Fuel Smarts

Direct Drive or Overdrive?

There’s no single answer to this age-old debate

August 2014, TruckingInfo.com - WebXclusive

by Eaton

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Direct drive transmissions are well suited to relatively flat on-highway applications. Photo: Eaton
Direct drive transmissions are well suited to relatively flat on-highway applications. Photo: Eaton

The long-running debate over which type of transmission — direct drive or overdrive — provides the greatest efficiency is one that’s not easily settled and not likely to go away.

Conventional wisdom suggests direct drive transmissions, with their ability to transmit power directly through the main shaft with minimal parasitic losses, should be more efficient – and sometimes that’s true. If only it were so simple.

In reality, there are many variables to consider when deciding whether your fleet will be best served by a direct drive or overdrive transmission.

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“Direct drive and overdrive transmissions have existed side by side for some time, but there’s certainly a lot of confusion as to which gives you the greatest efficiency,” says Evan Vijithakumara, Eaton’s global product strategy manager for heavy-duty transmissions.

Application, application, application

It all depends on the application. Generally speaking, in ideal conditions running on-highway over relatively flat ground, direct drive is the more efficient option. But throw in some hills, higher average road speeds and some off-road requirements, and overdrive becomes a better fit.

Vijithakumara warns that while it’s true that a direct drive transmission itself will operate more efficiently in top gear, that doesn’t always translate into greater fuel economy.

“While direct drive can be more efficient as a transmission, that doesn’t guarantee it will be more efficient for the system – the system being the engine, transmission, axle and tire combination,” Vijithakumara explains.

Routes that include harsh environments and hilly terrain are best suited to overdrive transmissions. Photo: Eaton
Routes that include harsh environments and hilly terrain are best suited to overdrive transmissions. Photo: Eaton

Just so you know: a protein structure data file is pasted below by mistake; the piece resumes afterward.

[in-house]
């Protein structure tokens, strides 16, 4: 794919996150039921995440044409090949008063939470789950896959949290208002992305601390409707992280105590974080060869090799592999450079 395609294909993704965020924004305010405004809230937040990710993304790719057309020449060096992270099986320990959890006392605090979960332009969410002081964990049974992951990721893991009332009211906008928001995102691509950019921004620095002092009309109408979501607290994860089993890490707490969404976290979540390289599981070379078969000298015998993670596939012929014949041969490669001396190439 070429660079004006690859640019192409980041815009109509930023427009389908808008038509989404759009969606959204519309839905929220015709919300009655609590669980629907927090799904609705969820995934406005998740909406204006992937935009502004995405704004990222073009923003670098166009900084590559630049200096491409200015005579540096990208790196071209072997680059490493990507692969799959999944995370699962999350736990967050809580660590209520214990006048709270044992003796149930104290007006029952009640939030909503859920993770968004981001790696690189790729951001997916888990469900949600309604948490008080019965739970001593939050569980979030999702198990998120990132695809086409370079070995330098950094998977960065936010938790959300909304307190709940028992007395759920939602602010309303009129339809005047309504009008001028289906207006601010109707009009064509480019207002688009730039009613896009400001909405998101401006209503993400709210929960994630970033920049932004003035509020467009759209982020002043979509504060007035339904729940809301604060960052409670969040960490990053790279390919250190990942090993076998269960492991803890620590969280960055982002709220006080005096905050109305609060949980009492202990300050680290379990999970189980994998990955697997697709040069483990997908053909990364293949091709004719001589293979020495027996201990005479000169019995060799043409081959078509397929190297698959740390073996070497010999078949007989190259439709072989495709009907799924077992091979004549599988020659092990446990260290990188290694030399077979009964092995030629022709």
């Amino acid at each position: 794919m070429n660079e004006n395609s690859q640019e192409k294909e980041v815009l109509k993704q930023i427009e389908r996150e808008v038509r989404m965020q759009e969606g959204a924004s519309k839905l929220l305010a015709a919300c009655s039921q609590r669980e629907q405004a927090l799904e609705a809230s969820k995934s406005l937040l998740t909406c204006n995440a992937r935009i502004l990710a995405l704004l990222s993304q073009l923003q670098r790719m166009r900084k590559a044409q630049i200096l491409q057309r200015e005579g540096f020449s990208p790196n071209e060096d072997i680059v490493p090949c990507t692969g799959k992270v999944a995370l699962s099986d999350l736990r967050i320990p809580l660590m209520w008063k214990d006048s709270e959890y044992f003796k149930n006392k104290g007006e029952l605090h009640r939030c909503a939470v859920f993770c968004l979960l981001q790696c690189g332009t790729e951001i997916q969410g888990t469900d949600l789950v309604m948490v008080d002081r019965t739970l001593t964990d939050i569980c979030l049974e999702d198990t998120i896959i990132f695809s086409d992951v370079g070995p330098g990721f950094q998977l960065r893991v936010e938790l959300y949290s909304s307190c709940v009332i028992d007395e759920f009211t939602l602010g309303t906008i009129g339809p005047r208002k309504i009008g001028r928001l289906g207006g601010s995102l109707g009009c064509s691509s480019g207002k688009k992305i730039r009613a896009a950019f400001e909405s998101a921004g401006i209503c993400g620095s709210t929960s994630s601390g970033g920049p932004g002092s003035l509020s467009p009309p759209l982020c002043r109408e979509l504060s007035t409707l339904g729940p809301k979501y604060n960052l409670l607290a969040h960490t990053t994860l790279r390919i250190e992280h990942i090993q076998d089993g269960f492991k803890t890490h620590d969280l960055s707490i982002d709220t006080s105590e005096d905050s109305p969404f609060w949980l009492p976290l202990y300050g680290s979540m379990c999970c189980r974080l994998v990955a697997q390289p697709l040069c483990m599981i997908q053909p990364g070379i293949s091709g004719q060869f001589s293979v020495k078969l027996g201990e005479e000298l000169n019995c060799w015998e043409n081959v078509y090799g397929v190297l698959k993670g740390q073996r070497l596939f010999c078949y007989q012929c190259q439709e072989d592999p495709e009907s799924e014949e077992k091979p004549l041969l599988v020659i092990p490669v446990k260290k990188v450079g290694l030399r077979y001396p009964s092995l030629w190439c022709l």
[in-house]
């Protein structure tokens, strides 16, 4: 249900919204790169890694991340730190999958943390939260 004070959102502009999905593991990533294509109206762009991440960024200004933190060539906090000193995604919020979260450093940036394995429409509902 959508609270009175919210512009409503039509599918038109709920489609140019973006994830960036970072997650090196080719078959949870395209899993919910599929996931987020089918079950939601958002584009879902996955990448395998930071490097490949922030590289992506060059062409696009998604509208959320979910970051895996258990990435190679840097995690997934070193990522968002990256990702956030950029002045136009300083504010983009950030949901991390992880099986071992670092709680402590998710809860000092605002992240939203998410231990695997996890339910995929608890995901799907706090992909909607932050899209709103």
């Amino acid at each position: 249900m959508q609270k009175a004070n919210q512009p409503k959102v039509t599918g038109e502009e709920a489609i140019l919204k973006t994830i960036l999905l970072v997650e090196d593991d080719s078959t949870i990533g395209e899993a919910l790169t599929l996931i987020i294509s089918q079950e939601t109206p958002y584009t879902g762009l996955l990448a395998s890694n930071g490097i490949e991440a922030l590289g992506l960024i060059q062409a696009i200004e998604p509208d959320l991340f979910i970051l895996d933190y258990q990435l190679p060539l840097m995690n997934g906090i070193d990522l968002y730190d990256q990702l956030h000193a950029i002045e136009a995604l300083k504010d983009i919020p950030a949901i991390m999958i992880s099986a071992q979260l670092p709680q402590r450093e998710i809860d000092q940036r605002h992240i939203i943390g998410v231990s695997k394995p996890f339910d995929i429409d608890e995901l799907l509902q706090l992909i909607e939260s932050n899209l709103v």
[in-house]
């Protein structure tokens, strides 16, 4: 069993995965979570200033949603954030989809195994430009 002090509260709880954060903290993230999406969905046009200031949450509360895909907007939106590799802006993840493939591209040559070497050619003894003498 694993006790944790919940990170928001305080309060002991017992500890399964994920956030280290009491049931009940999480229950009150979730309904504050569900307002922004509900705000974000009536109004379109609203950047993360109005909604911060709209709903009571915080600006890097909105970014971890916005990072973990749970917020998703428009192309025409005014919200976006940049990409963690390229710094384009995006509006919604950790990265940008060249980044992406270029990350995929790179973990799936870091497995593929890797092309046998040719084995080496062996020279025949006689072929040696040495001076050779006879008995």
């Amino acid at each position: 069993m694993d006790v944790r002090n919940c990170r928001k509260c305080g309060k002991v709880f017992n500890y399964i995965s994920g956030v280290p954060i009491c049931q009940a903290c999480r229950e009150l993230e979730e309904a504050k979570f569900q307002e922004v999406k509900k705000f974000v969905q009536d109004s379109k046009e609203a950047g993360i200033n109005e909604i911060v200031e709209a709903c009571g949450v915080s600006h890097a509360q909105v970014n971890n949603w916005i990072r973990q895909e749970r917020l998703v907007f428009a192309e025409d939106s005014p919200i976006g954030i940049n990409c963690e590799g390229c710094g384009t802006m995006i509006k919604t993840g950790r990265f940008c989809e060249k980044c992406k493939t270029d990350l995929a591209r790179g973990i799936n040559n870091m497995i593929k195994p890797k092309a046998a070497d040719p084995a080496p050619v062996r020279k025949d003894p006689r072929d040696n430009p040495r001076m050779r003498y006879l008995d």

When in top gear, direct drive transmissions do not transmit torque down through the countershaft, so all the power generated by the engine is passed directly through the input shaft into the output shaft.

“We consider that a ‘no-mesh’ condition and when you have no loaded gear meshes, the transmission has reduced parasitic loss, resulting in more efficient operation,” Vijithakumara says.

On the other hand, the higher front box ratios inherent in direct drive transmissions have implications on downstream components that must be considered during the spec’ing process.

“With a direct drive transmission, the torque is passed straight through to the driveline, so an adverse event such as moving from an icy road to dry pavement can transmit a lot of force further downstream through the driveshaft and U-joints, which could be potentially damaging," Vijithakumara says. "On an overdrive transmission, you have torque being transmitted through the countershaft gears, so you’re not effectively bypassing the transmission. When a harsh event occurs, the additional backlash and elasticity within the transmission can prevent damage downstream.”

The complete system

Interest in direct drive transmissions has increased in recent years, as fleets explore all available options to increase their efficiency. But the reality is that in North America, high average road speeds and hilly, even mountainous, terrain often make overdrive transmissions a more appropriate solution. It all depends on application and duty cycle.

“I think there is a misperception that a single product can fit all applications,” he adds. “It really depends on what you’re trying to do.”

Overdrive transmissions, with their higher overall ratios, provide greater startability and gradeability, as well as lower transmission sump temperatures in hilly terrain. The contribution this makes towards total vehicle efficiency should not be overlooked. In addition, trucks equipped with overdrive transmissions have more application flexibility which can help with vehicle resale compared to a direct drive configuration tailored for a specific route.

Overdrive transmissions also allow for the greater use of downspeeding (cruising at lower engine rpms), which can drive fuel savings.

Eaton says its new Fuller Advantage Series automated transmission, available as part of the SmartAdvantage Powertrain with the Cummins ISX15, marries the benefits of direct drive transmissions with those offered in an overdrive configuration. (Available with the Paccar MX-13 engine in the Apex package at Peterbilt, the Kenworth T680 Advantage package, and at International paired to the N13 engine.)

In recent years, the interplay between the transmission, engine and axles has increased, meaning it’s more important than ever for fleets to take a holistic approach to spec’ing the powertrain as a complete system. When evaluating transmissions for fit, all parts of the system do factor in.

Direct drive and overdrive transmissions can be equally robust and reliable, but to ensure the best performance possible it’s important to consider every aspect of your application. Consult with the experts and then specify accordingly.

Adapted from a "Truck Experts Article" on the Eaton website. Used with permission. This article was selected and edited by HDT's editors to provide useful information to our readers.

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